Although most of Frankenhooker’s numerous allusions are obviously to Frankenstein in one interpretation or another, there’s an important sense in which this is also Henenlotter’s take on The Brain that Wouldn’t Die. We’re clearly supposed to recognize it as such, too, because Jeffrey’s braincam— a closeup on which is the very first image we see— is based on a creature that was invented for The Brain that Wouldn’t Die’s advertising art, even though nothing like it appeared in the film itself. Both movies concern medical mavericks who turn their girlfriends into monsters in a misguided attempt to undo some fatal accident for which they feel responsible, without reference to the desires of the women in question. And in both films, the plan for restoring the dead woman requires the murder of one or more living ones— with the same bulllshit justification invoked, whether implicitly or explicitly, by both monster-makers. Jeffrey Franken and Bill Cortner alike intend to draw their raw materials from the bodies of women who were already commodifying them in some way, excusing the crime by telling themselves that there’s no meaningful difference between hiring a whore and stripping one for parts. The cultural environment of 1959 was such that The Brain that Wouldn’t Die had to substitute strippers, artists’ models, and beauty pageant contestants for prostitutes per se, but Frankenhooker had the freedom to forego such euphemism 30 years later.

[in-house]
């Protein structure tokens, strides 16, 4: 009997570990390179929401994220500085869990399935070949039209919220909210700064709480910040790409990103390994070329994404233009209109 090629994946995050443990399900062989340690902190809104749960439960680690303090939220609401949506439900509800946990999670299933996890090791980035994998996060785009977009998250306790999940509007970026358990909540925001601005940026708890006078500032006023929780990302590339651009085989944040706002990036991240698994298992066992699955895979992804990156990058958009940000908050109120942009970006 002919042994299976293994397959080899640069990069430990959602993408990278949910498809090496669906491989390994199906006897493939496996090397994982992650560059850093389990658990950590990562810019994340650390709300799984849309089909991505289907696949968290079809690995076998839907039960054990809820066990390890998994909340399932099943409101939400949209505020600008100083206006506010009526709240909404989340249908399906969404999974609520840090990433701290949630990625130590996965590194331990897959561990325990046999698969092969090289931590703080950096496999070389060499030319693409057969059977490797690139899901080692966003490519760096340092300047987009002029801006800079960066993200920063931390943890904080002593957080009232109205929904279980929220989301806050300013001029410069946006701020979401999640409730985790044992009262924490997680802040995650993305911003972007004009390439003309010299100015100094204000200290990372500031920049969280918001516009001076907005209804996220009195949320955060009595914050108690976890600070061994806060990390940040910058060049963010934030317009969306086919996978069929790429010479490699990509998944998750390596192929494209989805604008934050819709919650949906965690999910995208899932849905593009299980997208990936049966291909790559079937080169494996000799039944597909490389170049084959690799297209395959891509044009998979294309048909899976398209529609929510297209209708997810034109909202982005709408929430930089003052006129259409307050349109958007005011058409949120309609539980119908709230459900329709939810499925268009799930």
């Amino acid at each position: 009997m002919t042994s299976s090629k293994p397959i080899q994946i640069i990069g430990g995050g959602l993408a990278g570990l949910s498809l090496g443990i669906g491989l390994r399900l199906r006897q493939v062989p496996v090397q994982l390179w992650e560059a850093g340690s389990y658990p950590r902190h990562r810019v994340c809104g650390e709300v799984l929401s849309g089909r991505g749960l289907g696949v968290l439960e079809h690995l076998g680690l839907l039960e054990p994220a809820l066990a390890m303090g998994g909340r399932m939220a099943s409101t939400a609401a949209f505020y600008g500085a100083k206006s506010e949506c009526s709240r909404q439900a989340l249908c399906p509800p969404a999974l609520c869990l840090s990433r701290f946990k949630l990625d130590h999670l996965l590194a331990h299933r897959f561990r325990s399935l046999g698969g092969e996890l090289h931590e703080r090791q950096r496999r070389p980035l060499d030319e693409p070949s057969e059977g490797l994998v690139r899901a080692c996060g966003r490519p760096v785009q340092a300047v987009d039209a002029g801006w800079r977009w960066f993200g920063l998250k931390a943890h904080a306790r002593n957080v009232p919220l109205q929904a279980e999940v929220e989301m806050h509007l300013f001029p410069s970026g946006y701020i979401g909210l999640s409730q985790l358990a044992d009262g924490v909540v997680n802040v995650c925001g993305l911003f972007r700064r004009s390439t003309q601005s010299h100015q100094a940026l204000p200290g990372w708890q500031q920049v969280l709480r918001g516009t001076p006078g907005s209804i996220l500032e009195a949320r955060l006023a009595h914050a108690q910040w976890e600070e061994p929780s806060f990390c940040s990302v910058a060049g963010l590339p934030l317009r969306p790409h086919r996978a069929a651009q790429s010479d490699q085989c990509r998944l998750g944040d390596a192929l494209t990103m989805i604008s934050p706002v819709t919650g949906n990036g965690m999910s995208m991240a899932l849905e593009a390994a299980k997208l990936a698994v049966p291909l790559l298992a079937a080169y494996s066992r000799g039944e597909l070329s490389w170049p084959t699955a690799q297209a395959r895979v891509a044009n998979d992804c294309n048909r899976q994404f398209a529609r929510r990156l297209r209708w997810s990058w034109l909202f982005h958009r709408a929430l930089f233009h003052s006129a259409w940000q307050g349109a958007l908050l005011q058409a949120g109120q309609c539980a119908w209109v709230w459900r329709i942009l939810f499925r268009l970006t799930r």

Henenlotter has always claimed not to think about the subtext to his movies, let alone to deliberately build messages and morals into them, and I think I believe him. But that doesn’t mean nothing ever bubbles up from his subconscious while he’s making a film, and the differences between Frankenhooker and The Brain that Wouldn’t Die are even more revealing than the similarities from that perspective. Note that Franken is both more and less culpable than Cortner, depending upon which aspect of his activities we examine. On the one hand, Cortner never quite gets around to murdering any of his candidates for the supplier of Jan’s new body, and the only people killed by either of his monsters are his assistant and himself. It takes seven dead hookers to make one live Elizabeth, however, and the resurrected girl’s demented ramble through Tribeca racks up quite a body count before Jeffrey catches up to her. At the same time, though, Franken carries considerably less blame than Cortner for the accident that sets the whole sordid affair in motion. Bill was driving like a goddamned lunatic when he rolled his car down that hillside and decapitated Jan, but all Jeffrey did was to forget the safety bumper when he built a lawnmower for his future father-in-law. Also, he’s in the process of aborting his plan for mass meretricide when Zorro’s girls take the decision out of his hands by seizing and smoking his supercrack. In both cases, then, Jeffrey’s female victims deliver the actual killing stroke themselves, for all that he provides them with the wherewithal to do so. Consequently, one might argue that whereas Bill Cortner is a figure of malign hubris, Jeffrey Franken is more just recklessly irresponsible— not that it makes a lot of difference in the end, so far as the women in their lives are concerned.